CHAPEL HILL – We found out last week that a UNC freshman found dead on the grounds of a Carrboro cement factory in 2012 had a blood alcohol concentration nearly three times the legal limit.

Winston Crisp, UNC’s Vice Chancellor for Student affairs, says accidents related to binge drinking are all too common, and it’s a problem that needs to be addressed now.

“Unfortunately, sometimes it seems to take a tragedy to get people who aren’t living with it every day to pay sufficient attention,” Crisp says.

A toxicology report released last Monday cited that David Shannon, who was just 18, had a blood alcohol content of 0.22  at the time of his death, according to multiple outlets. A person is usually considered impaired at 0.08 or higher in North Carolina.

Shannon died of blunt force trauma of the head, neck and torso as a result of a 30-foot fall from the Ready Mixed Concrete Plant, according to the autopsy report. Friends discovered his body on Oct. 27, 2012.

Each year more than 1,800 college students between the ages of 18 and 24 die from alcohol-related unintentional injuries, according to the National Institute of Health.

More than 690,000 students are assaulted by another student who has been drinking, and more than 97,000 students are victims of alcohol-related sexual assault or date rape.

Crisp says his plan is to make binge drinking prevention a university-wide effort.  He says it will be challenging because he views the issue as a “cultural phenomenon.”

Vice Chancellor Crisp; Photo Courtesy UNC

Vice Chancellor Crisp; Photo Courtesy UNC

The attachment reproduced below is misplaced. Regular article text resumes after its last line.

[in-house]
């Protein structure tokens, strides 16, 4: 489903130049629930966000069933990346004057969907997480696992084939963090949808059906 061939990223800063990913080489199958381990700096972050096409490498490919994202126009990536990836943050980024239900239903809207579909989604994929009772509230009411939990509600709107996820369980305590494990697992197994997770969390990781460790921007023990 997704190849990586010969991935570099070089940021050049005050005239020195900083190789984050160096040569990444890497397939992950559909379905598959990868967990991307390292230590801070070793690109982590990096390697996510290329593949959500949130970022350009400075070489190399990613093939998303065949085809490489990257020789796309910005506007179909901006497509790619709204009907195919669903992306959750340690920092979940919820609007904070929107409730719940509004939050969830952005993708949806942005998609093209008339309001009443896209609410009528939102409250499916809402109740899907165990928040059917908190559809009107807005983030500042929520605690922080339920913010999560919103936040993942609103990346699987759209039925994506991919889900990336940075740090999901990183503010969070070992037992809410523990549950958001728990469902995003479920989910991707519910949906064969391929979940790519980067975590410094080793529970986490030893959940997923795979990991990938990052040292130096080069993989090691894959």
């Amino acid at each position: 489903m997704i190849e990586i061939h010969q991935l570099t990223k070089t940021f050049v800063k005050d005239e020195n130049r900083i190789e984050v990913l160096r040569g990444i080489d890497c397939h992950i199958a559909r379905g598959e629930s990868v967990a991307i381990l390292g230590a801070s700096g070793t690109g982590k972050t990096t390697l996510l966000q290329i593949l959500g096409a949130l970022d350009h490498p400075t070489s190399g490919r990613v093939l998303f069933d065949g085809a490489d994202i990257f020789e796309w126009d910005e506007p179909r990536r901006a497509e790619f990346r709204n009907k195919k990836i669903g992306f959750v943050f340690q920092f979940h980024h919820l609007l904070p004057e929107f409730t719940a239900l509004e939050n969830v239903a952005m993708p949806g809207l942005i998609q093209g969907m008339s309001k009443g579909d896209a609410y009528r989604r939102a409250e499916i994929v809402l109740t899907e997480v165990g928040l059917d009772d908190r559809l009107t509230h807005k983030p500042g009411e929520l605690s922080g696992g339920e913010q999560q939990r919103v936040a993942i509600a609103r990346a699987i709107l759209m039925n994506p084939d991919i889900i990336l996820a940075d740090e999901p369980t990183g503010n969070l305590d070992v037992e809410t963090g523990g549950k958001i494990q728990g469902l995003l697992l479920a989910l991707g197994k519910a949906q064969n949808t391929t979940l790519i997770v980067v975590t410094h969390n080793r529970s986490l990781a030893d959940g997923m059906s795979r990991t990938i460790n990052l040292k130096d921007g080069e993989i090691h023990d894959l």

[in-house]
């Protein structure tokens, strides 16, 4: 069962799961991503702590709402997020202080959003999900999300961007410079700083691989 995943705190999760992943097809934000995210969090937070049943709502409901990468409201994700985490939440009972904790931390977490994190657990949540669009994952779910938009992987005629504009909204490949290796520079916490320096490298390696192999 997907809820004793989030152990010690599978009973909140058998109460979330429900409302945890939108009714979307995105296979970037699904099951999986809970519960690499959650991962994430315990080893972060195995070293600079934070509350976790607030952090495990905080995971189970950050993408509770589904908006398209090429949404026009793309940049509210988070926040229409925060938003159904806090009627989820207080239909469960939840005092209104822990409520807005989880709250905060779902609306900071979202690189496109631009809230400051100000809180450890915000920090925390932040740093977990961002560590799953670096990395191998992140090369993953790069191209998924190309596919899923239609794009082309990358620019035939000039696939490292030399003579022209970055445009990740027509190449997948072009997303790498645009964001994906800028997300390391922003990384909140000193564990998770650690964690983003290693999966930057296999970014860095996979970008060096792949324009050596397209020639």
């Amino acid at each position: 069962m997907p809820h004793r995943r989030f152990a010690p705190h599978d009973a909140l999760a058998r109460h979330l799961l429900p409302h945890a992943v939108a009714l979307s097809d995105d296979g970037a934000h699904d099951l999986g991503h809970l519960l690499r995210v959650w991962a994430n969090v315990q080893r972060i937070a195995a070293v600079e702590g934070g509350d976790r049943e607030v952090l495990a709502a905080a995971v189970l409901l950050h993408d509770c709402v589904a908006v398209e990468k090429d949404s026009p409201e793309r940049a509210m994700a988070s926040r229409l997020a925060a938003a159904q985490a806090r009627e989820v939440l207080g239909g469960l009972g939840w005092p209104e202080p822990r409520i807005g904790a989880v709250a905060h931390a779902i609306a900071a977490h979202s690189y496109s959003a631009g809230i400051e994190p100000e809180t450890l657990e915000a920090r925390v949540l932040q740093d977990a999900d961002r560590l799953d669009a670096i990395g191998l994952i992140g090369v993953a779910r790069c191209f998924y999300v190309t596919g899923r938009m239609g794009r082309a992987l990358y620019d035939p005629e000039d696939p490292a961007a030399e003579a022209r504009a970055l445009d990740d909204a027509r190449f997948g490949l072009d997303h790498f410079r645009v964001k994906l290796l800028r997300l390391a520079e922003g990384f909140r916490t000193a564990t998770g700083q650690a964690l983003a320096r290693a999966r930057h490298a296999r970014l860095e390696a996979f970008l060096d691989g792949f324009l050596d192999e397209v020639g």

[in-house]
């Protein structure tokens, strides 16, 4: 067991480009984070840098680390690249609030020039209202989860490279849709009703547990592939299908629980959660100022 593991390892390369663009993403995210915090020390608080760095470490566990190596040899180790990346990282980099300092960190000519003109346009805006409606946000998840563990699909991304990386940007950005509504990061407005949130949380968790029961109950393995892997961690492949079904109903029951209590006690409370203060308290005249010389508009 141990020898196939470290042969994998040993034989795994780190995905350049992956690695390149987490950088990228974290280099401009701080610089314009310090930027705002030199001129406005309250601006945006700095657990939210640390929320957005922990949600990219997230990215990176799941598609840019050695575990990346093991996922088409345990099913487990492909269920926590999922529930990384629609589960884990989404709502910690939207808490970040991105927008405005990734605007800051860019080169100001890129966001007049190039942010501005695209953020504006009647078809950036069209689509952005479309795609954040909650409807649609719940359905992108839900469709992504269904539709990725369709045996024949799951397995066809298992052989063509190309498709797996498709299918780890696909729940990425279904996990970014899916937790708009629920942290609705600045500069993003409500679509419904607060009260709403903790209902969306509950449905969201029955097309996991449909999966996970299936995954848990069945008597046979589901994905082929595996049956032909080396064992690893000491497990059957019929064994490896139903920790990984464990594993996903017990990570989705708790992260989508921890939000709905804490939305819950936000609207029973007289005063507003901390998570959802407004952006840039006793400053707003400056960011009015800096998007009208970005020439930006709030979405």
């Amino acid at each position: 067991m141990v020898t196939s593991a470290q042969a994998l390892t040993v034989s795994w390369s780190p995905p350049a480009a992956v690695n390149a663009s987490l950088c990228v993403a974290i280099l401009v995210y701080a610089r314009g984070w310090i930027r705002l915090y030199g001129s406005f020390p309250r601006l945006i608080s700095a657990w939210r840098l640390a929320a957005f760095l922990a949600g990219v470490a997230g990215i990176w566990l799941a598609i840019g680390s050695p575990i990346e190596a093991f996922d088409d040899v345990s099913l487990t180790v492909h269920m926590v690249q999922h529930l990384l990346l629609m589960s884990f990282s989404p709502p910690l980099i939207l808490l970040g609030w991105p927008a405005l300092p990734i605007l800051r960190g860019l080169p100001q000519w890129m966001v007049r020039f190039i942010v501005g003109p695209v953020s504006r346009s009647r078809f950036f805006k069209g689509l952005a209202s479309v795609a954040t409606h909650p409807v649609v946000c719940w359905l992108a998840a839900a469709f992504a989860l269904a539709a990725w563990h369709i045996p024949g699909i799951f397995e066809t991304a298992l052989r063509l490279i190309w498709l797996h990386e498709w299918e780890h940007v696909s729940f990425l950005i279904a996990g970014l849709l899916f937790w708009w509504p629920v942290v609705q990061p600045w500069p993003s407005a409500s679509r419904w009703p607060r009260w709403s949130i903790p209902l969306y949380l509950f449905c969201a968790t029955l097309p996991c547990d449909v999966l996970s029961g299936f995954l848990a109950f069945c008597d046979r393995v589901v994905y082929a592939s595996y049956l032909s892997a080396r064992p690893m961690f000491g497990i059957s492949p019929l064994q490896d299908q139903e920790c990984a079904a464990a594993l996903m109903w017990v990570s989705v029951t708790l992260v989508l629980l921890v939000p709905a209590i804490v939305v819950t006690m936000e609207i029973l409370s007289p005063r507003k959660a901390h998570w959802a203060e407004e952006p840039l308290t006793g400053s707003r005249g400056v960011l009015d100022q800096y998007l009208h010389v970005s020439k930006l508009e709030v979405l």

“The country is moving toward a public health sort of version of it, in a similar way that we dealt with smoking,” Crisp says. “I am trying to start that conversation on a broader level.”

A meeting was held Tuesday in Chapel Hill, Crisp explains, that brought together UNC System President Tom Ross, local police chiefs, and university substance abuse counselors, to talk about prevention strategies.

The UNC System is currently reviewing security policies at all campuses, including Chapel Hill. This includes examining the role of substance and alcohol abuse in assault crimes.

At a Board of Trustees meeting in September, Crisp spoke about binge drinking and why it is such a problem at Carolina.

“I think the effects of binge drinking—whether that be accidents, sexual assault, or other forms of violence, or DUI’s, or even the effect on people’s ability to get up and go to class in the morning and be successful in class— presents one of the biggest barriers to students’ success that we have.”

Crisp say meetings are in the works with his department, UNC Provost Jim Dean, and deans from the School of Public Health and the School of Medicine.

“It’s not just about behavior. It literally is about student success, retention, and resiliency,” he says.

North Carolina Governor Pat McCrory announced this spring his intention to reduce binge drinking at college campuses. He proclaimed April Alcohol Abuse Awareness Month for North Carolina.

Crisp says he hopes to work with State leaders on future initiatives.